5.35 P.M.

Mr. Aluwihare: Might I bring to the notice of the Minister of Education that there are schools in my area which are very badly short of teachers.

Mr. Suntharalingam : Everywhere.

Mr. Aluwihare: There is one teacher to teach 132 pupils in seven classes in Matalapitiya. In the Yatawatta Junior School there should be eleven teachers but there are only

I have looked into the position in many other schools, and the shortages are from three to five teachers. The answer I have got is that the teachers had to be transferred because they applied to go to their home stations. Now, surely, someone in the Department should have seen to it that there were other teachers to replace those who left! situation in some of these schools, apart from other things, is just impossible...

5.36 P.M.

:

The

Mr. C. R. Beligammana (Mawaසභාපතීතුමනි, පළාත් nella): ගරු පාලන ඇමතිවරයාගේ මනැසට යොමු කිරීමට ඉතා වැදගත් කරුණක් තිබේ.

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Mr. Dahanayake: It is becoming well-nigh impossible for a person to make a withdrawal from the Post Office Savings Bank. This has happened because of a new circular, No. 2213 of 5th February, 1953. In terms of this new circular, which is supposed to be for the purpose of preventing fraudulent withdrawals from the Post Office Savings Bank, hardly anybody will be able to make a withdrawal unless the particular individual is known personally to the counter clerk or takes with him or her another person who is known personally to the counter clerk.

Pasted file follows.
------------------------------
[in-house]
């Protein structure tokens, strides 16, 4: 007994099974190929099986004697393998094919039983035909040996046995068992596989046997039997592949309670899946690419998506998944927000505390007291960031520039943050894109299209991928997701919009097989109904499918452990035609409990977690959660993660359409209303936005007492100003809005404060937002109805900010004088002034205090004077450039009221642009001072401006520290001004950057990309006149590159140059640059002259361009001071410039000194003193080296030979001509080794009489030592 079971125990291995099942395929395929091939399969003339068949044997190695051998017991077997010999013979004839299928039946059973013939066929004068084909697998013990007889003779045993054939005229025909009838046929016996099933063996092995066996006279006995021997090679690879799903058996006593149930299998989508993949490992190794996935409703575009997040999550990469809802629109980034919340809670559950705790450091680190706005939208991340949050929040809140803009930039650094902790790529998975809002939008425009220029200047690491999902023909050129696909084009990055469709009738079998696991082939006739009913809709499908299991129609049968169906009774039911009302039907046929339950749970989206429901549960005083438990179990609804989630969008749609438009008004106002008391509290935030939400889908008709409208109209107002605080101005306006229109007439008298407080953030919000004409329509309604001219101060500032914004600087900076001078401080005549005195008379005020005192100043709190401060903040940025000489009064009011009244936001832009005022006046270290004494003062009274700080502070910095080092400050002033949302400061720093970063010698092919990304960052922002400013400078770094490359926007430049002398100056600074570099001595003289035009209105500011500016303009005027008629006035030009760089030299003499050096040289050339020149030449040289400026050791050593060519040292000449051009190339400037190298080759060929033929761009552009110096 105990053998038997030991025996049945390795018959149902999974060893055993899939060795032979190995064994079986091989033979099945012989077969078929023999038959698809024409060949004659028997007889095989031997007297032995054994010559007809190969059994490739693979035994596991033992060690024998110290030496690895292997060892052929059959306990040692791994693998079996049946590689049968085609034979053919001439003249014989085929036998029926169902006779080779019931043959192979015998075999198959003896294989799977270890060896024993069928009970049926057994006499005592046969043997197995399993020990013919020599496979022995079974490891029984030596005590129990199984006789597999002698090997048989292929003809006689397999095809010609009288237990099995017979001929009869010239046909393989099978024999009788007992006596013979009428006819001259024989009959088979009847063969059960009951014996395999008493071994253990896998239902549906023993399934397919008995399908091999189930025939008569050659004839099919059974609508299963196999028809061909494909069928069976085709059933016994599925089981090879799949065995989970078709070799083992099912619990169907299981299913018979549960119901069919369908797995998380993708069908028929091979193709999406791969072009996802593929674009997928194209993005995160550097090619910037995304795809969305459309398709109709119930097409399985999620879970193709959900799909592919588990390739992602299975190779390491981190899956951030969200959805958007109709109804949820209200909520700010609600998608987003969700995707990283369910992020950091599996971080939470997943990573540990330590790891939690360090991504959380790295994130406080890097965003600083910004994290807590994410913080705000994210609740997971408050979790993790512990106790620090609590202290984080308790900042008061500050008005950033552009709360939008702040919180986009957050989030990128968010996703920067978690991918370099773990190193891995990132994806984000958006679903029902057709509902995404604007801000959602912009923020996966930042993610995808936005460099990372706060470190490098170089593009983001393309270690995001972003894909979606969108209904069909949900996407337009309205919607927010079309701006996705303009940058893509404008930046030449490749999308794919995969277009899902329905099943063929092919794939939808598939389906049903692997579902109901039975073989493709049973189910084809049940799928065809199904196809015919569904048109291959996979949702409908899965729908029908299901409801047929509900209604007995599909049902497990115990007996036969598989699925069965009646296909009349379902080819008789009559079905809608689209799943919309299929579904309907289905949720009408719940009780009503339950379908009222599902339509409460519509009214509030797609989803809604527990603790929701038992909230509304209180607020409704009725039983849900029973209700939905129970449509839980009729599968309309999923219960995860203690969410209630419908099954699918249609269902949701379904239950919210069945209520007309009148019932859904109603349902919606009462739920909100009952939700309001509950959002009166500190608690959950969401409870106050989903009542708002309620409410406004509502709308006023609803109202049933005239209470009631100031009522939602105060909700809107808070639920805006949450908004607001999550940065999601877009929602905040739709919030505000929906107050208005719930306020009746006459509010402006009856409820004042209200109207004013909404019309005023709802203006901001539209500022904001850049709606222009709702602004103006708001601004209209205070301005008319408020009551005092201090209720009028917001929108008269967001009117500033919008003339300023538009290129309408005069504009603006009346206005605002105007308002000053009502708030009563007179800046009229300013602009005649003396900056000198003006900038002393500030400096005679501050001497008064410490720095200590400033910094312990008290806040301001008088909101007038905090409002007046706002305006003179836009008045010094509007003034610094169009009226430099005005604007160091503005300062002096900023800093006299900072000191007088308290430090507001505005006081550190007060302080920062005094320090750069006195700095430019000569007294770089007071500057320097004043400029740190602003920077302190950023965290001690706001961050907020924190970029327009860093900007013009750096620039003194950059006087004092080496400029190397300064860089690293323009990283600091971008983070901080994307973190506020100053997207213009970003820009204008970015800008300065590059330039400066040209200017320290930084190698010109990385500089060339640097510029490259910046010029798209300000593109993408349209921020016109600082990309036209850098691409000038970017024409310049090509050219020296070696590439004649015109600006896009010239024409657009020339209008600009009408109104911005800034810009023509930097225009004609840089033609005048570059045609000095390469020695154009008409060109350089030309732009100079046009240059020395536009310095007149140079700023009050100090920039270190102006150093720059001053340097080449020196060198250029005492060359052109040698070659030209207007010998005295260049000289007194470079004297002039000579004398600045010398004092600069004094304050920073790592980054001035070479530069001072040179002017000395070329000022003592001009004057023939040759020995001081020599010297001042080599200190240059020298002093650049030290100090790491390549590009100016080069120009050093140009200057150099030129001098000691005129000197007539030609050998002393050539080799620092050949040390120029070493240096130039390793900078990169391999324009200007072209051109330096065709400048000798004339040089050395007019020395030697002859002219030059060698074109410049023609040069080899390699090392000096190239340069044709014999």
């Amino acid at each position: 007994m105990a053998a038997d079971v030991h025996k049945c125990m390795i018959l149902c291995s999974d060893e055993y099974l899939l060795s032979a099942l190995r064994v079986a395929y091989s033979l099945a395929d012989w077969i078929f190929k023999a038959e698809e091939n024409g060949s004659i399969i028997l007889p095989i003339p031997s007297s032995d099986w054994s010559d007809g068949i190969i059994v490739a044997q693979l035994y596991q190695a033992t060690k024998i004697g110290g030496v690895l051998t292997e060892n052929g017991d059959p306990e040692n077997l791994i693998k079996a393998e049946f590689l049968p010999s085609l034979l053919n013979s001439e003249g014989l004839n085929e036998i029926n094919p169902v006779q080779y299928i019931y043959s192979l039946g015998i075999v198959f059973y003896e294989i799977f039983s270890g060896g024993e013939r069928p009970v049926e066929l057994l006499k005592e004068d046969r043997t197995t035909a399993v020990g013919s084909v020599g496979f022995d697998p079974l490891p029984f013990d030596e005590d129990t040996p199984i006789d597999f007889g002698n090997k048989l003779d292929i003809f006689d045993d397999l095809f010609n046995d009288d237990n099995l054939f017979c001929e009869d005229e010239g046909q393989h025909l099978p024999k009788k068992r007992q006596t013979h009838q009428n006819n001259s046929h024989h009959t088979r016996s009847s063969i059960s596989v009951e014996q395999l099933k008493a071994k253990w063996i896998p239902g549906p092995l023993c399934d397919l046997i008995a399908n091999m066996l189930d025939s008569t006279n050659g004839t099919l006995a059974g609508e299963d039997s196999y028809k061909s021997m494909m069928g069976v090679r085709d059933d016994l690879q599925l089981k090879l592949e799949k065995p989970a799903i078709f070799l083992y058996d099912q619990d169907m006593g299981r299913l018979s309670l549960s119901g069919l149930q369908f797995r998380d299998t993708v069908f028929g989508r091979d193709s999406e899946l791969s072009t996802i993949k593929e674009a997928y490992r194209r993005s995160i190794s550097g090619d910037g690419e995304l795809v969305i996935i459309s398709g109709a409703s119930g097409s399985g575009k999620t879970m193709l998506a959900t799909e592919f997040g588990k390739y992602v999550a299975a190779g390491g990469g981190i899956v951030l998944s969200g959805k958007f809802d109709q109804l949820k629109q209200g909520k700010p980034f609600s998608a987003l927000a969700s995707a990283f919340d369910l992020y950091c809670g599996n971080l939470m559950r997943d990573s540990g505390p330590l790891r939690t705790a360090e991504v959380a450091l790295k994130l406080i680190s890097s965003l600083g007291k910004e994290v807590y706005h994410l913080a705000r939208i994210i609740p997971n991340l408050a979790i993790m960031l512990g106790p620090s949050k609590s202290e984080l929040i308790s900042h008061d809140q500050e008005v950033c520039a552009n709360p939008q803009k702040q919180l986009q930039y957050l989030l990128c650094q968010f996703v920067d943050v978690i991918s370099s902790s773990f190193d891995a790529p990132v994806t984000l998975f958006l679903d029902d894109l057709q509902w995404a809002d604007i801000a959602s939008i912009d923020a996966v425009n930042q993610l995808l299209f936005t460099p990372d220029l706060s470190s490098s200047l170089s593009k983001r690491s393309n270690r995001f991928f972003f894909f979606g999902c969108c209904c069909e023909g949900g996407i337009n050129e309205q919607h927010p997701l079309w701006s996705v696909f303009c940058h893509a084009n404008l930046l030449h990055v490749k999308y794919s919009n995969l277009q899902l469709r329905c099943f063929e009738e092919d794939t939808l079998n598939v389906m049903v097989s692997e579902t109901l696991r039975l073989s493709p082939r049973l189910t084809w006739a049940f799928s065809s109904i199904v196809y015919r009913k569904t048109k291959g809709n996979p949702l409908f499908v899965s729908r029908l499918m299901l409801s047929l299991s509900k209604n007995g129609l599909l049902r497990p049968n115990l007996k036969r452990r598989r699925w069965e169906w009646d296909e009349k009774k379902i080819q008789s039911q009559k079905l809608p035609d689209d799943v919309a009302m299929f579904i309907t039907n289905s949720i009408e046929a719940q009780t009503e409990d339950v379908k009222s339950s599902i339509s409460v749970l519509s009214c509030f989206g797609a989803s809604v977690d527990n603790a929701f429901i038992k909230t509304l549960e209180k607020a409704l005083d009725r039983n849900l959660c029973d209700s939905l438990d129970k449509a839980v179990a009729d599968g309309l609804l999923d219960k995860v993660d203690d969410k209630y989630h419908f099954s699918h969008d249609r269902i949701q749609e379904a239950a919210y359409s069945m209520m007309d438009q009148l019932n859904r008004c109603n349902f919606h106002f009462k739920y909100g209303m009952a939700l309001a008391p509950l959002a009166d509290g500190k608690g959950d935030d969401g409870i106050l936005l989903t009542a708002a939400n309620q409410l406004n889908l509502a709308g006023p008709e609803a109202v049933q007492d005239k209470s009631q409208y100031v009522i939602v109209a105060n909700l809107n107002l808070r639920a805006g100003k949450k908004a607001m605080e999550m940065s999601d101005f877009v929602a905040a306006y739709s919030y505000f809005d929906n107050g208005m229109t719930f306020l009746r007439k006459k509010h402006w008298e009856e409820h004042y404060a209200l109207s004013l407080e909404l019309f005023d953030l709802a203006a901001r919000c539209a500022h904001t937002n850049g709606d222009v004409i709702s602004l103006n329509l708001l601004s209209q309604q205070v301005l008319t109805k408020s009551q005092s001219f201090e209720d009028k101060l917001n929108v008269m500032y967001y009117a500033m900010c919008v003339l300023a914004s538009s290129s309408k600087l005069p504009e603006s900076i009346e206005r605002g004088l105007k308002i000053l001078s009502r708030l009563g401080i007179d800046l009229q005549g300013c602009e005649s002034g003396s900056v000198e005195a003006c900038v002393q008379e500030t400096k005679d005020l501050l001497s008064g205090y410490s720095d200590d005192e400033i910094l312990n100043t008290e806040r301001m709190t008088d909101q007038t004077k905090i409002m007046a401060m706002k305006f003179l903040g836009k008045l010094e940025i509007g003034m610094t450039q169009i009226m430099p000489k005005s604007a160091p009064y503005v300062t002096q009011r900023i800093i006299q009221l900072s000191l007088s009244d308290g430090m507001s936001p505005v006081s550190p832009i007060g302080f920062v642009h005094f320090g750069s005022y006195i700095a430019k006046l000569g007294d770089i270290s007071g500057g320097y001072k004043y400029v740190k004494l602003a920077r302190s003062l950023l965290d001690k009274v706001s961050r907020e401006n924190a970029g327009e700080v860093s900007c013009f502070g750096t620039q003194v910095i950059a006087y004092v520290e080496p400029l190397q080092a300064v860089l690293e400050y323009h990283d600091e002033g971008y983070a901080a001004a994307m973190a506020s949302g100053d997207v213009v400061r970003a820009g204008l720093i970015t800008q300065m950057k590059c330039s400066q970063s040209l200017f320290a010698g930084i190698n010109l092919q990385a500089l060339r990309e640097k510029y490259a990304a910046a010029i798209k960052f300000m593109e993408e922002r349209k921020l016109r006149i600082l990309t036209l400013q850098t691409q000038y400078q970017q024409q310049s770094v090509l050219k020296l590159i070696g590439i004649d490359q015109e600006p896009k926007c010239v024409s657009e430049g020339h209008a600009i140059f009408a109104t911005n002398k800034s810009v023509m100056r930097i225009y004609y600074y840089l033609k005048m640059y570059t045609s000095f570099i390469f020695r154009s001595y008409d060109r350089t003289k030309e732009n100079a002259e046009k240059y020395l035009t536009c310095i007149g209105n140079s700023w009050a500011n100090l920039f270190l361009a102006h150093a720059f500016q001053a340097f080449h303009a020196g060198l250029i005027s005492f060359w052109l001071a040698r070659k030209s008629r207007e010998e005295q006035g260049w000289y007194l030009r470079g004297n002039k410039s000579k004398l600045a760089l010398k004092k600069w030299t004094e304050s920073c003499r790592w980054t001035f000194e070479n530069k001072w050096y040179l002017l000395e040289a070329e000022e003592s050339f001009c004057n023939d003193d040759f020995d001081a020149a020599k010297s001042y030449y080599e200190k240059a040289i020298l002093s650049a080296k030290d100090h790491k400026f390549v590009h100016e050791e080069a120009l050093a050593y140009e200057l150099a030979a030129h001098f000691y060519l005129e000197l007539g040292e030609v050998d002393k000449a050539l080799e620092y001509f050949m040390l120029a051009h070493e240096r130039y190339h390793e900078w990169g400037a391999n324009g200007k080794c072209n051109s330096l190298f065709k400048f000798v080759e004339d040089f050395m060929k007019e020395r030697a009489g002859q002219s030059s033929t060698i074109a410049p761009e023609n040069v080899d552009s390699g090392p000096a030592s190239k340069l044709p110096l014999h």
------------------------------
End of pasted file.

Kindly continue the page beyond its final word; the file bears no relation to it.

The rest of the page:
I shall read relevant extracts from the circular:

"It should be clearly understood by all concerned that a witness is not legally liable to pay the amount defrauded and that the Department has no claim on him."

Therefore, it is argued in this circular, that counterclerks may place as many obstacles as possible in the way of one who wants to make a withdrawal!

The first rule is

"Both the depositor and the witness should sign in the presence of the paying officer".

The second rule is :

"The witness should be questioned and the contents of the certificate he is giving should be explained to him.”

The officer is told what questions he should ask :

"It is not sufficient for the paying officer to ask a witness merely, 'Do you know this person?' He should ascertain the identity of the payee by asking the Who witness such questions as these:

is this person, please? 'Please say by what name you know him.' How do you happen to know him? Can you please furnish his correct address? "".

The circular goes on to say:

"The signature or the mark of the depositor should not be certified by any employee of the post office or by any petition drawer or other professional writer. The licensed money order writer carrying on his business in the post office verandah may fill in the form on behalf of a depositor whom he knows personally, but he should on no account be permitted to attest the signature of the depositor on a demand form."